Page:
First visit redux

The study coordinator sent me scads of information about my upcoming visits: a complete schedule, where to go, how to get there, what to expect, etc. So I felt quite prepared by the time I reported to the Clinical Research Center at the Ohio State University Wexner Medical Center for my first study visit.

Unfortunately, my body wasn’t prepared. I had traveled just two days earlier from Vancouver, Canada, back to Ohio after spending several days there at a conference. Apparently I didn’t drink enough water because I was dehydrated, causing my veins to be very stingy with my blood. The study coordinator graciously redesigned my entire schedule on the spot, and I started again two days later, this time remembering to drink plenty of water.

I tried to convince the nurses in the Clinical Research Center that I normally stay hydrated and that my first visit was a fluke, but they did not want to take any chances at sticking me with a needle more than necessary. So when I arrived, they let me lie in a bed to relax and placed a heating pad on my arm to promote blood flow.

My veins responded well to the nurse’s technique (she’s clearly not new to this), allowing the finger stick for my cholesterol reading and the blood draw from my arm to easy and uneventful, much to the delight of my poor veins.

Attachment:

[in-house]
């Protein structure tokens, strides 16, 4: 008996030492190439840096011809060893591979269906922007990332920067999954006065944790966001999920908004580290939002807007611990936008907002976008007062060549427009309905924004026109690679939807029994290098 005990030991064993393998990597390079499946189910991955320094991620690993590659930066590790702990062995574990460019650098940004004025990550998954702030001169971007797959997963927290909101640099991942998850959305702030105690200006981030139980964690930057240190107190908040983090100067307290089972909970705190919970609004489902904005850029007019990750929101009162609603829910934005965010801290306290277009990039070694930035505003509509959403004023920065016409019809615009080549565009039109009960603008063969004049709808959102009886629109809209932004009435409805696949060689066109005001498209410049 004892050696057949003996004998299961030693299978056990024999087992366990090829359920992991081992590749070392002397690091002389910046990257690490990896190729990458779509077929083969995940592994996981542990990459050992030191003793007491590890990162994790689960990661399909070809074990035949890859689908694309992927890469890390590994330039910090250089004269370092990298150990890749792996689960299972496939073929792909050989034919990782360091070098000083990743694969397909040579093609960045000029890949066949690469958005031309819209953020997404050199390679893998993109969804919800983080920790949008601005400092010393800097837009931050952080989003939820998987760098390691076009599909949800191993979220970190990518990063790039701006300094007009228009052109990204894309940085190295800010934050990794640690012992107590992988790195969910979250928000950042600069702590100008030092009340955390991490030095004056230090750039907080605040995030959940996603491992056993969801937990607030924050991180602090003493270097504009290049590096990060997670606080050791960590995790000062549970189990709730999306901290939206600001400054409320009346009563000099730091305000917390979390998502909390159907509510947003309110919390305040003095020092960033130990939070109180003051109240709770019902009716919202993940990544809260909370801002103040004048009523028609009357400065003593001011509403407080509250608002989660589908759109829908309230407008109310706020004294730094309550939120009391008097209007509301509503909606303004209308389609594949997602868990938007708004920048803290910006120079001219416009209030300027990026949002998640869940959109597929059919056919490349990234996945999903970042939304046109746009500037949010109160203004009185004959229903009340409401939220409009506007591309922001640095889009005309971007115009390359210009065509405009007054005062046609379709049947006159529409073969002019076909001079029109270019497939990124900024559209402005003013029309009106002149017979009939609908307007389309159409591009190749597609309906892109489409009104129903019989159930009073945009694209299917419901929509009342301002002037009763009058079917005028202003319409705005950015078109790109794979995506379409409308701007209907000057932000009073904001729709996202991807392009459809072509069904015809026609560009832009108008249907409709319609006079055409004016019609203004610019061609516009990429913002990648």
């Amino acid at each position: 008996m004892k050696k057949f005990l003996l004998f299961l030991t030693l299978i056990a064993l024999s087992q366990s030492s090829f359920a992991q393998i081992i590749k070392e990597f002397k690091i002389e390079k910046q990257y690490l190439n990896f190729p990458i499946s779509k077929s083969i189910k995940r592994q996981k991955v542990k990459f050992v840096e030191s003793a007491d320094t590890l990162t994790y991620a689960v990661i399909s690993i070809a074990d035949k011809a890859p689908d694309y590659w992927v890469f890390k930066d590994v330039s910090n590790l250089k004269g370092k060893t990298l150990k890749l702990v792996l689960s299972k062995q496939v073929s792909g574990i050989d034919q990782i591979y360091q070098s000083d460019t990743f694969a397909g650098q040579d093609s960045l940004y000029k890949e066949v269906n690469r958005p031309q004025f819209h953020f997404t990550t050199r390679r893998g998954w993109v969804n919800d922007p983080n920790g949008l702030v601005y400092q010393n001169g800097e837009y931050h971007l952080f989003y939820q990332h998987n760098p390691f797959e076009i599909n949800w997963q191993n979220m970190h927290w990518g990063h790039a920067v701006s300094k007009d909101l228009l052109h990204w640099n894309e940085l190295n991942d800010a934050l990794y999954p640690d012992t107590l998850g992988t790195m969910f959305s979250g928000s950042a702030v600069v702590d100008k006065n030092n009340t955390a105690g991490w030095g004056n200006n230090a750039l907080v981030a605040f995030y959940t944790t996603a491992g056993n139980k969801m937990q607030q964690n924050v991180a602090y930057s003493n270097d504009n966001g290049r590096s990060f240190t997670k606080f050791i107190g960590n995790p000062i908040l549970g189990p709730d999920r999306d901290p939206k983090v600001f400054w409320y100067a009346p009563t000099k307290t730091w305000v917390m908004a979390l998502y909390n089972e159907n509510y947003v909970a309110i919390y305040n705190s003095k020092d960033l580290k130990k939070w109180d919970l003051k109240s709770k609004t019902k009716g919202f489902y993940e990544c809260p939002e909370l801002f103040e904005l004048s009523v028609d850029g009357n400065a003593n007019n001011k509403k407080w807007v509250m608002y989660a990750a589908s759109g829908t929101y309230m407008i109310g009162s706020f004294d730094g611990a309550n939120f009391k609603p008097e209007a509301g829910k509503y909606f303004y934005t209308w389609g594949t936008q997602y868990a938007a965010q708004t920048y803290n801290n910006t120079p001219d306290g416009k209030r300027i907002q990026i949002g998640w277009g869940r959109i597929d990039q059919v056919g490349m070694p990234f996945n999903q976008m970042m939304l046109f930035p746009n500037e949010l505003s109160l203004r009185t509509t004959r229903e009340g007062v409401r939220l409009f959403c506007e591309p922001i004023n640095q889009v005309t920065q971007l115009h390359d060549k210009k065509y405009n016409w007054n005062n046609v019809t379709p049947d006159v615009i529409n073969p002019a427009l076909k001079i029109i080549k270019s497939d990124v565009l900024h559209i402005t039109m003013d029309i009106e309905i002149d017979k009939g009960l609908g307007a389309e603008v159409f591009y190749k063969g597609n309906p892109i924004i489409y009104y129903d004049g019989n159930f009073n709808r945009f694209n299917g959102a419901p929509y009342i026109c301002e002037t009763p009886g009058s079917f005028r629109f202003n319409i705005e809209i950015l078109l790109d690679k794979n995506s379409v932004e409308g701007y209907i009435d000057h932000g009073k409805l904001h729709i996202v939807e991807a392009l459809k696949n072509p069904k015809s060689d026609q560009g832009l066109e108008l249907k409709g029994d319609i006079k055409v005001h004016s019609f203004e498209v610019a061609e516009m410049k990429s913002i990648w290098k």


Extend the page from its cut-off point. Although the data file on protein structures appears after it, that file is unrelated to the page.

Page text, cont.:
The nurses also weighed me, measured my height, and took my blood pressure. For this first visit, I completed a lengthy online questionnaire about my eating habits – which was the most time-consuming part, by far. I actually didn’t finish before I left and was able to complete it later that day.

Before I arrived I had been asked to complete a three-day, hand-written food diary as well. The nutritionist went over the details to make sure she understood all of my thorough (*patting myself on the back) notes. She advised me on ways to eat less fat since I would be adding two tablespoons of oil to my diet every day for the study.

The nurse also shared suggestions from other study participants about how to use the oil – as a salad dressing or mixed into mashed potatoes, for example. I was asked to not cook the oil because that would change its properties.

The study coordinator took me to the kitchen to retrieve my very own bottle of oil, and I was sent on my way – but not before she gave me some breakfast! Though she warned me when I first showed interest in the study that there would be no monetary compensation for my participation (some research studies offer small payments to volunteers), I was pleasantly surprised to find out that she would feed me. The juice, cereal, and fruit was actually pretty good too.

Learn more about volunteering for a research study


Emily Caldwell science writer and co-editor

Read more posts from Emily

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Categories: The Participant's Point of View

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